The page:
• How have your political views changed since you were younger? 
  • What does it mean to you to have the right to vote as a woman today? What do you want your posterity to remember as they exercise their right to vote?

Preserving the voices of the women in our lives today is part of the ongoing legacy of women's suffrage and the 19th Amendment. How well we preserve that legacy will determine what the future generations of women voters will see when they look to us. They'll want to know what we did with the greatest degree of civic and social influence women have ever had.

And if there's anything we can learn from 20,000 Virginia suffragists whose voices are currently silenced on a shelf, let it be that recording the civic stories of our mothers will allow us to avoid the same fate.

Saturday, January 23, 2016

Learning: The Trouble with Indexes

I am a huge proponent of indexing, especially as a volunteer. I believe that the volume of records left to be made available to the public is so enormous, that volunteer indexing is the only way many records will ever see the light of day. There simply aren't enough resources--in money or time--for any one organization to pay for what records exist to be indexed.

So it falls to every genealogist, the users of these records, to seek volunteer opportunities to index records wherever possible. Everyone who cares about these records, and the people listed on them, must become a well-trained custodian of the past. How we index records is a part of that stewardship.

So when we consider what makes up a good index of a record set, I think we can agree on some core elements.


The index that is created must be an accurate representation of what is written on the records. Some errors will always present themselves due to transcription, and these are especially understandable with handwritten records. But an index greatly loses value when all names and details that appear on the records are not included, or the index misrepresents any data points.


The index should be searchable by all relevant data points. And I'm consistently in the camp that says that if it appears on the record, it's relevant information. While it may not be practical to make every record searchable by every data point, an index's search functionality should be as inclusive as possible to every name that appears on the record.

One significant example of a commonly missing search parameter is race. At the time of this writing, the only website of the Big Four (, My Heritage, FindMyPast, and FamilySearch) that allows you to search universally by race is This creates a significant impediment to doing research for anyone of African descent.

The problem becomes compounded increasingly when the black individuals for which I'm searching are not African American, and have no connection to the United States. But the example I'll be addressing below applies specifically to the challenges of indexing African American records.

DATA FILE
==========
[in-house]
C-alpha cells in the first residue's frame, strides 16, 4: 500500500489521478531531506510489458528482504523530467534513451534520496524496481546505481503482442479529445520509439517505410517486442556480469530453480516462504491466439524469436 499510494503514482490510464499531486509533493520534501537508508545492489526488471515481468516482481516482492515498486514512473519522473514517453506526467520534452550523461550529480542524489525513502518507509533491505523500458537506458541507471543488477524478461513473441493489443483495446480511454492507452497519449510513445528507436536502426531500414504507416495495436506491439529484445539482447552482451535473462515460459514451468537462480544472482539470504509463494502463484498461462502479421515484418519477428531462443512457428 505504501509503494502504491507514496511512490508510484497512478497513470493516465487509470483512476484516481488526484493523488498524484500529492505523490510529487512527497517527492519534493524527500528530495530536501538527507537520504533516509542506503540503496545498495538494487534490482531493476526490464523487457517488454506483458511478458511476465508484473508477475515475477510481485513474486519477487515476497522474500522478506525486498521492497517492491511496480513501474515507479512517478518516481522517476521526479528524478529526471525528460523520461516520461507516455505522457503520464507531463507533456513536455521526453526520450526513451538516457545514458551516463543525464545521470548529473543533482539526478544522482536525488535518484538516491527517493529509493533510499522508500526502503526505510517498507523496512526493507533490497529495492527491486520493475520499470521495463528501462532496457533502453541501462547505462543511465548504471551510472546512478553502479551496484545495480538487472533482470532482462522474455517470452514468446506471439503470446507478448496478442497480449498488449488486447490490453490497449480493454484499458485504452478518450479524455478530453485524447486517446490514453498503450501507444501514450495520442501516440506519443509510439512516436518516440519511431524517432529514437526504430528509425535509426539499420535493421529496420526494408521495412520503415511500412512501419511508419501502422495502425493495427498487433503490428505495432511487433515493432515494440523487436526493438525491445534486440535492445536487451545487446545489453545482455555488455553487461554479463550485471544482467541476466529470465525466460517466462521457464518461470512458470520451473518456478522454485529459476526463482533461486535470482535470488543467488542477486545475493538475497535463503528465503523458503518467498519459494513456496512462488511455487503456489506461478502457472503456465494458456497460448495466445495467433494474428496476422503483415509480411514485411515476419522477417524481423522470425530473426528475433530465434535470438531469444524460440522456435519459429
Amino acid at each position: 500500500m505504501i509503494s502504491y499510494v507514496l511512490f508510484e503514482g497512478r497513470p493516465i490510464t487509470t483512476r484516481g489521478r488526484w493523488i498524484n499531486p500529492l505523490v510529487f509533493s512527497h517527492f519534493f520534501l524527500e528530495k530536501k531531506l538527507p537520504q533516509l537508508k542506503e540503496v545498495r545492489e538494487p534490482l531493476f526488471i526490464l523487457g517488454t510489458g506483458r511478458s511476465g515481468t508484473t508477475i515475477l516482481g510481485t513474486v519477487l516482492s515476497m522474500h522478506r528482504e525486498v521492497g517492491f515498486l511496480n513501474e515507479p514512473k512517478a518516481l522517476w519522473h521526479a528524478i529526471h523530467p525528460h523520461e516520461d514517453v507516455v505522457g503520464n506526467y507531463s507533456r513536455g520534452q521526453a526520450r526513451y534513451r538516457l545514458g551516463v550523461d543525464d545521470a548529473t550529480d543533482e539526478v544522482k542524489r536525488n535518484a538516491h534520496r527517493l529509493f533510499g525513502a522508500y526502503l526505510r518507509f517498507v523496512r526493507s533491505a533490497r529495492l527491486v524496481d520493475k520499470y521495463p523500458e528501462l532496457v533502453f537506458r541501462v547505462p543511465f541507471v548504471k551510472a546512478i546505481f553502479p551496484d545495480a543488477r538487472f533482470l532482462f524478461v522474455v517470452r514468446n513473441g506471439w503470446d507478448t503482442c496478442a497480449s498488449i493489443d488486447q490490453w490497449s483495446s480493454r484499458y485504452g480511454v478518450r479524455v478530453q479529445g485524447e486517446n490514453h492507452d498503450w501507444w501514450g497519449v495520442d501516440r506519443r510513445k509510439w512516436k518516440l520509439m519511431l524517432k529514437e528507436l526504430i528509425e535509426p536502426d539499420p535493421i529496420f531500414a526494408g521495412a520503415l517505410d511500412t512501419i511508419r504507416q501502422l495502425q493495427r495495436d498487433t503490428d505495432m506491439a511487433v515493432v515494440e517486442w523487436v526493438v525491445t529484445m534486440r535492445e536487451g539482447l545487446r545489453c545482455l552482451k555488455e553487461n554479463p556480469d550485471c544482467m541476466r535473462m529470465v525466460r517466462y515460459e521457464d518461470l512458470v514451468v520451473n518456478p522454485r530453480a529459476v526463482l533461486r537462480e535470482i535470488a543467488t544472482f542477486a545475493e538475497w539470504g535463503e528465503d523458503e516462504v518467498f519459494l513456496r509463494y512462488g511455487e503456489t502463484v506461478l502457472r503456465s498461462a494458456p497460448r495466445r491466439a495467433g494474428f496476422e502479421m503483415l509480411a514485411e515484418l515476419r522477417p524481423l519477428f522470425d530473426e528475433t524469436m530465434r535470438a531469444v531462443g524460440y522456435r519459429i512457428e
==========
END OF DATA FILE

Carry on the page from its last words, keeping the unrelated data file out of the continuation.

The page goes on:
Availability of Original Images

Not every index can provide images for original records. To do so is often cost prohibitive, especially for smaller organizations that are new to indexing.

However, every index should communicate the origins for the information being indexed. Date ranges, specific locations, repository, and all other information necessary to obtain copies of the original images should be present in the index description and item descriptions.

Not only does this aid in the crafting of quality source citations, but makes it possible for interested parties to request original copies.

I think we can all agree that the organization that makes it easiest for genealogists to index records on a large scale is FamilySearch. Their interface has provided the standard for any organization wanting to engage their communities in indexing efforts. What they deliver, especially since it relies almost entirely on volunteers, is impressive.

But sometimes even they can miss the mark.

Pittsylvania County, Virignia Death Index on FamilySearch: A Bad Example

What happens when an index is created, but many of the above points are ignored? How does it affect a person's ability to find desired records?

After the Ben Affleck/Finding Your Roots controversy hit the fan, it really got me thinking about what the best approach is to document slavery. And while I think everyone has a right of privacy to share or withhold whatever they want about their family to an international audience, I think slavery demands more of genealogists and family historians. Because I have slave holders and slaves throughout various lines of my family, I've decided to document both groups with total openness and objectivity.

Pittsylvania County, Virginia has a treasure trove of records in comparison to other communities in the South, including for African Americans. I decided to start there, which led me to Virginia Deaths and Burials, 1853-1912 on FamilySearch.